Jump to content
PathLabTalk

Return of used blood


Kandahlawi
 Share

Recommended Posts

I want to do a survey regarding the practice of return used blood bags to blood bank. Currently my hospital make it compulsory to return all transfused blood bags to blood bank. Then we’ll keep it in a dedicated fridge before discard. The main reason is for investigation of delayed hemolytic transfusion reaction should it occur. But it is a very rare incidence, where we need to retrieve the segment from used blood bag for investigation (actually never encounter before). What is your hospitals practice? TQ in advance.

Link to comment
Share on other sites

We also have empty blood bags returned to the blood bank. We keep them for 7 days following transfusion. We keep the bags in the morgue where there is room for storage. We decided this was the easiest way to keep what we needed in case of delayed reactions, especially since we don't have many of these called. We thought this was easier than having to pull segments off of the units and store.  We have a special door below the Blood Bank window where the nurses or volunteer can drop of the units into a biohazard bag. We just fill up the bag, label with in and out dates, and take to the morgue. Pretty painless!

Link to comment
Share on other sites

13 hours ago, amym1586 said:

We remove a segment at issue with a unit number sticker.  The nurse disposes of the bag after transfusion.  We store the segments with the daily specimens and dispose of them when the samples are disposed.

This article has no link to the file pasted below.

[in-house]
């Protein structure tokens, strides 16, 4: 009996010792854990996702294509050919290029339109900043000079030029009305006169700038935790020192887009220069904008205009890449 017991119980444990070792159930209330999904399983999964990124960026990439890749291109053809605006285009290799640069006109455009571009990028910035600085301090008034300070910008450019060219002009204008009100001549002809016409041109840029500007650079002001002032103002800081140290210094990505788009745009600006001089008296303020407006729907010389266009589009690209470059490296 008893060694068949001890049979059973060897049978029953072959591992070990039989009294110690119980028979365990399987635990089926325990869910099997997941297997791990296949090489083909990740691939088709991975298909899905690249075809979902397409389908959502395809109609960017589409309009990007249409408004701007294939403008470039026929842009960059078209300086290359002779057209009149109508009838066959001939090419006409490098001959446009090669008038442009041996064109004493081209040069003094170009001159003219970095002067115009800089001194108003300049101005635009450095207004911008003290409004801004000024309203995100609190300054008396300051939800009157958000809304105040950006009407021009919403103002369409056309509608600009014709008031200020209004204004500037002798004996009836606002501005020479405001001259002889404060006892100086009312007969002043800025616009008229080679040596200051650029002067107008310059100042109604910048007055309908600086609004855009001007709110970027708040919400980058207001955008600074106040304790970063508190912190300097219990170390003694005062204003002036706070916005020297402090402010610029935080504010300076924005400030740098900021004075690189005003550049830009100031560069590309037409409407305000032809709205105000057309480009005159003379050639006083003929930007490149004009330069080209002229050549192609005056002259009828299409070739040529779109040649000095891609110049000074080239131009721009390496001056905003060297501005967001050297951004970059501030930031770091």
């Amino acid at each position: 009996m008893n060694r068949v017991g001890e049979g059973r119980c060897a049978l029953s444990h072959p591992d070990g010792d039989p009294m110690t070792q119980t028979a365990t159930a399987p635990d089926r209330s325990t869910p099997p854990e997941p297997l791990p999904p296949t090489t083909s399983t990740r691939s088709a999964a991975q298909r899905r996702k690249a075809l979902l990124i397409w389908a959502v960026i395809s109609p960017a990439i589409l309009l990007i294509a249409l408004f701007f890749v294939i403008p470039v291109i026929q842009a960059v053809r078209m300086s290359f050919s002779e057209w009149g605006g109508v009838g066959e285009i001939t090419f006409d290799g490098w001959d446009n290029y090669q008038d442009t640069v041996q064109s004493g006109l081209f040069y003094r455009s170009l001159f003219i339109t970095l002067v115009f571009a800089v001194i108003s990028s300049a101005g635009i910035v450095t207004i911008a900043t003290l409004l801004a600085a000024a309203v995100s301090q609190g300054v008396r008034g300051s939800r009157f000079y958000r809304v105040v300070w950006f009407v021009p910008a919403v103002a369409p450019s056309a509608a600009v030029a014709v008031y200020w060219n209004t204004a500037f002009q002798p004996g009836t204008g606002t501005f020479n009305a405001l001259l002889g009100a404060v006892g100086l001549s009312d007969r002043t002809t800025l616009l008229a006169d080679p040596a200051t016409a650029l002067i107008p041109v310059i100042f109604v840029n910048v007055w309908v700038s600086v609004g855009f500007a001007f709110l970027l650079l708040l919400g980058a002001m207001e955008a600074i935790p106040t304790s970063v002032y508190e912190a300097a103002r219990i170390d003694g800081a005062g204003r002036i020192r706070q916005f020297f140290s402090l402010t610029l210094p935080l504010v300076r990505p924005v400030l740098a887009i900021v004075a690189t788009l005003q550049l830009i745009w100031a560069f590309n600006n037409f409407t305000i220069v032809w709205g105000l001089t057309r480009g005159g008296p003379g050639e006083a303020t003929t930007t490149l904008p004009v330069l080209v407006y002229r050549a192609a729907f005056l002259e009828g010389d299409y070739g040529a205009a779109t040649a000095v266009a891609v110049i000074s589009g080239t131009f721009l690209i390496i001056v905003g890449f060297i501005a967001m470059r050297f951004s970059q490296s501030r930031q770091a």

Our only difference was that we cut off 2 segments.  We stopped getting bags back over 25 years ago.  Hated the mess and getting them back served no real purpose.

Link to comment
Share on other sites

We take 2 segments when each unit is checked out. The empty bags come back so we can verify compliance for hangtags left on unit, FinalCheck lock unlocked/bio-bag not cut open and grab pigtails if someone forgets to grab them at checkout. The empties come back sealed in the bags they were issued in so any mess is contained in the bag. Usually the only ones that come back with a mess in the bag are the ones you end up fishing into for the pigtails :raincloud:. We toss them in a really big plastic tote with a lid. When the lid is popping off, we dump them. We only issue about 900 units of red cells a year, so it's workable.

 

 

Link to comment
Share on other sites

We keep segments only too.  This is a new change for us because until recently every bag was returned.  It was really handy if a unit needed to be cultured.  I'm not sure we will always get the bag back when needed for culturing in the future (depending on the timing).

 

Link to comment
Share on other sites

3 hours ago, Kathyang said:

We only get bags back for transfusion reactions

Same with us.  Then we have the bag if it needs to be cultured.  Doesn't work for delayed reactions, but I would question the suitability of culturing a bag from several days ago.

Link to comment
Share on other sites

  • 3 years later...

We removed and saved 2 segments from all unit when they are received in the blood bank. These are saved for 2 months in the case of a transfusion reaction investigation. Empty bags are only returned to the blood bank if there is a suspected transfusion reaction.

Link to comment
Share on other sites

20 hours ago, donellda said:

We removed and saved 2 segments from all unit when they are received in the blood bank. These are saved for 2 months in the case of a transfusion reaction investigation. Empty bags are only returned to the blood bank if there is a suspected transfusion reaction.

DITTO!

Link to comment
Share on other sites

  • 3 weeks later...

Create an account or sign in to comment

You need to be a member in order to leave a comment

Create an account

Sign up for a new account in our community. It's easy!

Register a new account

Sign in

Already have an account? Sign in here.

Sign In Now
 Share

  • Advertisement

×
×
  • Create New...

Important Information

We have placed cookies on your device to help make this website better. You can adjust your cookie settings, otherwise we'll assume you're okay to continue.